Teresa McDaniel came to the park on a sunny Saturday to watch her son. But he wasn't one of the ones flying a kite, playing lacrosse or riding a razor scooter.
He was one of about 40-50 people trying out for the Georgia Force, the Arena Football League (read that, indoor) team that starts play next month in Gwinnett County.
The only qualifications that Ryan McDaniel, a former North Gwinnett and Samford University player, and the others needed were the $80 fee and a desire to play what amounts to a combination of football and human pinball.
They also came from as far away as Virginia. Austin Faulkner, a former Randolph-Macon quarterback, and his father drove nine hours for the tryout at Sugar Hill's Gary Pirkle Park.
And they came from near, too. DeShawn Owens, a personal trainer from Duluth, was suited up to play, and had his 4-year-old son with him.
They wore no pads for the audition. Faster players were timed in the 40-yard dash, and bigger players did the shuttle, an agility drill. Also, there were competitive drills between receivers and defenders, and between pass rushers and offensive linemen.
What they are hoping for is a chance to suit up for the Force, which like the rest of the Arena Football League was dormant for at least a year while it financially reorganized. Once owned by the Falcons' Arthur Blank, the team now is owned by a group of Alabama businessmen. The league once had corporate offices in New York and Chicago. Now, it's one, in Tulsa, Okla. The Force begins play March 13.
It's not for the money. If a player stayed with the team all 18 games, he'd make $18,000. But rosters change far more often than they do in the NFL.
Entertaining football certainly is an appeal. Arena league fields are 50 yards long and roughly the width of an NHL hockey rink. There's no room between the field and the stands. If a ball goes into the stands, fans can keep it. And after the games, players and fans mingle on the field for autographs.
And it's common for players to go into the stands from their momentum, too. "But we ask that fans give the players back," joked Force publicist Justin Hanschey.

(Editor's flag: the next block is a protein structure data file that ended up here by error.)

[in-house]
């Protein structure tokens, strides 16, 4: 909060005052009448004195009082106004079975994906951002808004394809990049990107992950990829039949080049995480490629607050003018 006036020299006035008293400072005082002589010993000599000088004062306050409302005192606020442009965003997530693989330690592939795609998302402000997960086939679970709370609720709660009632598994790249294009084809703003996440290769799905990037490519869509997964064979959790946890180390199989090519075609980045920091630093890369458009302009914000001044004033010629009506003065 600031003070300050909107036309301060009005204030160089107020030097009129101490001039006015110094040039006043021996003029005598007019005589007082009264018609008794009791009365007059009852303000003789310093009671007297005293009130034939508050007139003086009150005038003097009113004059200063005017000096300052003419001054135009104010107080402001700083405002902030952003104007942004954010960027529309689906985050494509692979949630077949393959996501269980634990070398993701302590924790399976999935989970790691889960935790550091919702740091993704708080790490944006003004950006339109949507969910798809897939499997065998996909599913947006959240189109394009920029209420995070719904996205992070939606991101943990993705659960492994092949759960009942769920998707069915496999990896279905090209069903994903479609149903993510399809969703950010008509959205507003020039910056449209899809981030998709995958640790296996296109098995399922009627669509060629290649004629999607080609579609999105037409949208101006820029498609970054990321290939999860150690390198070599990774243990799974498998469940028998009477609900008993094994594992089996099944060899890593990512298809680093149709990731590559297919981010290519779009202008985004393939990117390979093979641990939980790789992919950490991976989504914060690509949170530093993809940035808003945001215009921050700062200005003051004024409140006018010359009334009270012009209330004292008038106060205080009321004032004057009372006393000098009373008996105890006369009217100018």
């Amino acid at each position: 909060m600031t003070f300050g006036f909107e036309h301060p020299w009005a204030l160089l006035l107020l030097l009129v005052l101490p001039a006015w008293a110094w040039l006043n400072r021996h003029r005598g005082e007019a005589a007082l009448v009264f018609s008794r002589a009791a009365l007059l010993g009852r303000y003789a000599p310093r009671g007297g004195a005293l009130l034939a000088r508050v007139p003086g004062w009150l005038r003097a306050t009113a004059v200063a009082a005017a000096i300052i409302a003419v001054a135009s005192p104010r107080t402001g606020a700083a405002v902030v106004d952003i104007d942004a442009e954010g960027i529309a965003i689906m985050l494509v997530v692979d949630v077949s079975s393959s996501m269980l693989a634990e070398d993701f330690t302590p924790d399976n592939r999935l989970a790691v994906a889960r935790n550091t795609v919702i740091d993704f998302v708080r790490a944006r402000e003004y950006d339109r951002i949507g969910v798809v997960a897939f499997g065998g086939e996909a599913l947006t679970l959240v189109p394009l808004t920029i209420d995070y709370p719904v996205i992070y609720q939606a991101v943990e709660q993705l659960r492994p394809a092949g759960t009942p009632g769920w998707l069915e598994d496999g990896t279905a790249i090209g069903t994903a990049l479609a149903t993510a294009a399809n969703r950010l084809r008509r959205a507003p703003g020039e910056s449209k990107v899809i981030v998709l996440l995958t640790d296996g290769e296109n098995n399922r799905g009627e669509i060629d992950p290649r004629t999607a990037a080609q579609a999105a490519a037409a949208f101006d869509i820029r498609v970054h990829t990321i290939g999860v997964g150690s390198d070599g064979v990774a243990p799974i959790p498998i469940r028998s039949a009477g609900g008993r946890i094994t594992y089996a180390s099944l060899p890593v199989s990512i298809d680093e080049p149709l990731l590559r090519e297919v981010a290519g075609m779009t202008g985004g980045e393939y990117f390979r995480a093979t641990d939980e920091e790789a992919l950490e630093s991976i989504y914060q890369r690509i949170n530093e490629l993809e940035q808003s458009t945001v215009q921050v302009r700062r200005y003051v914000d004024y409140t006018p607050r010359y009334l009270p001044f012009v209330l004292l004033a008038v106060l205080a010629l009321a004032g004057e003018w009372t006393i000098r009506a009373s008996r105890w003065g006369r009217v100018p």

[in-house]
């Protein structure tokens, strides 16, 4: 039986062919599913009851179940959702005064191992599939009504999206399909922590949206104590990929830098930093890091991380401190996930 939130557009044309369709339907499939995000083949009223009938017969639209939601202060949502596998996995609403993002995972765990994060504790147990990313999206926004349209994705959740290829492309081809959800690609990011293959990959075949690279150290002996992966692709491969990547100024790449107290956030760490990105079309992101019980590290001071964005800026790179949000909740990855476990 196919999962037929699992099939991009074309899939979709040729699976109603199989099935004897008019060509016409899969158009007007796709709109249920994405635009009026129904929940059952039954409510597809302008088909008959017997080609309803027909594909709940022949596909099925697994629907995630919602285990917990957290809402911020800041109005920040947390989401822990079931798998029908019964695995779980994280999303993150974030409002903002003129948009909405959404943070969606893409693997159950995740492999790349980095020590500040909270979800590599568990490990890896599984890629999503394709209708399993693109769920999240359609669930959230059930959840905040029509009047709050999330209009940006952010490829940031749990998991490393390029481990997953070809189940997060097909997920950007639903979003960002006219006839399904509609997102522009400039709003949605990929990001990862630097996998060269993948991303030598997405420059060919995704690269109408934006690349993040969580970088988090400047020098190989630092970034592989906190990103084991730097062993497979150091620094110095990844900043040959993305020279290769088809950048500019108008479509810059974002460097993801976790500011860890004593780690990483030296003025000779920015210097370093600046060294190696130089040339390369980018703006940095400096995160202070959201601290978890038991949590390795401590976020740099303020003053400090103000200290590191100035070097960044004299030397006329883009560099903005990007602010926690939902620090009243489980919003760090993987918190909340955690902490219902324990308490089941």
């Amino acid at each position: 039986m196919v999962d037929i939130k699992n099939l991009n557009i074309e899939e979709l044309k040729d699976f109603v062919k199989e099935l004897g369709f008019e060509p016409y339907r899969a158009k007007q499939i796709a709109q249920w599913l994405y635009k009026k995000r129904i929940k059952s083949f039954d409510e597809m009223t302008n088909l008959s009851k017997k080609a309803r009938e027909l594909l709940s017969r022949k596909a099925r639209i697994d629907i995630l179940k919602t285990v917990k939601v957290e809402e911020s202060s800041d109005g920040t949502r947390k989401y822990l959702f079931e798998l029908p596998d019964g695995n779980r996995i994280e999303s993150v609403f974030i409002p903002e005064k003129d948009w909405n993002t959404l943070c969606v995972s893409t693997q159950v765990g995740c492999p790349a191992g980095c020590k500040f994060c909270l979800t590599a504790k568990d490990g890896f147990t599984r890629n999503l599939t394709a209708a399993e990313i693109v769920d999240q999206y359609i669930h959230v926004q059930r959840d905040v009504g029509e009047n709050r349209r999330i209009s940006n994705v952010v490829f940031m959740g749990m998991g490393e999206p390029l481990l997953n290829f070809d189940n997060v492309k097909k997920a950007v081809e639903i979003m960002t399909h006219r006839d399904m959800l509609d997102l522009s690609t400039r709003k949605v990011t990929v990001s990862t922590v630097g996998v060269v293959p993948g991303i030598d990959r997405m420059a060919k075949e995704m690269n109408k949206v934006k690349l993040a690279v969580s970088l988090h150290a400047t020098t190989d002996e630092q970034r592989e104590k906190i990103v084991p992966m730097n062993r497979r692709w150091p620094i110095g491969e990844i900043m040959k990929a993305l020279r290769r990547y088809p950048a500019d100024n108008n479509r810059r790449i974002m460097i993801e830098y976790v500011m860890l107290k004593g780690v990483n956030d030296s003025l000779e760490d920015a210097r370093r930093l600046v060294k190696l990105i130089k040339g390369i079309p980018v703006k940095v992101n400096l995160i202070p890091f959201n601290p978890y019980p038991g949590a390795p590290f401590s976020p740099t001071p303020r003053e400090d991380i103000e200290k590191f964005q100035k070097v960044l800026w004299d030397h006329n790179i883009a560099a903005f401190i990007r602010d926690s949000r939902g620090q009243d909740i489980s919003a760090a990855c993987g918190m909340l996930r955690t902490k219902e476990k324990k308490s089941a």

Scores can resemble basketball games: witness this YouTube clip of an old Georgia Force game.
There are other variations. Starting lineups are eight players. In the AFL, a wide receiver can go in motion directly toward the line of scrimmage before the ball is snapped; thus, he -- not the quarterback -- dictates the snap count. So when the QB is under center, he is keeping one eye toward the receiver to time the snap before the receiver goes offside.
But they all know the NFL is watching. Players get hurt there, too. And the NFL Network will have an Arena Football League weekly game.
AFL rosters number just 21 players, meaning most play several positions, offensively and defensively. And it was clear Saturday that Force Head Coach Dean Cokinos and his assistants were eyeing players who could plug several holes.
"What do you weigh now?" Cokinos asked one fellow after the tryout, which lasted about 2 1/2 hours. "About 310," the player responded. "You play guard, center, long-snapped?" the coach asked. After a short conversation, Cokinos jotted down the player's phone number and said, "You're coming back with us."
Training camp opens this week, and training sessions will be at the Atlanta Silverbacks' facility onBrogdon Exchange in Suwanee. Players that did not get a personal touch from Cokinos were told to stay by their phones.
"We're looking for (players for) the long term, for 18 weeks, who can fill in as we go," Cokinos told the assembled players before the tryout Saturday. "Don't worry about your times ... we're looking for certain types of players."
After the tryout, Cokinos said it was "pretty standard." He noted that this late in the off-season, many teams have their rosters fairly set.
He's looking for strong, physical players who can not only put points on the board, but help disrupt the other teams' offense. "You're not going to control a game ... you can be up 21-0 and lose the lead. You've got to keep the other team out of their rhythm."
Also attending the tryout -- as an observer and team official -- was Randy Kennedy, the team chaplain. He served in that capacity before the team went belly up, and also is involved in other sports ministries.
"I was sad when they left," he said. "The athletes are incredible. They are always positive." He leads a prayer session before each game involving players from both squads for "spiritual guidance."
Also, Cokinos and GM Chris Hendley have roots in the Arena league. Hendley, formerly with Charlotte, said he's been a mascot, strength coach and ticket sales person.
"Once it's in your blood, it's hard to get it out," he said. "It's hard to relate to someone making $21 million a year."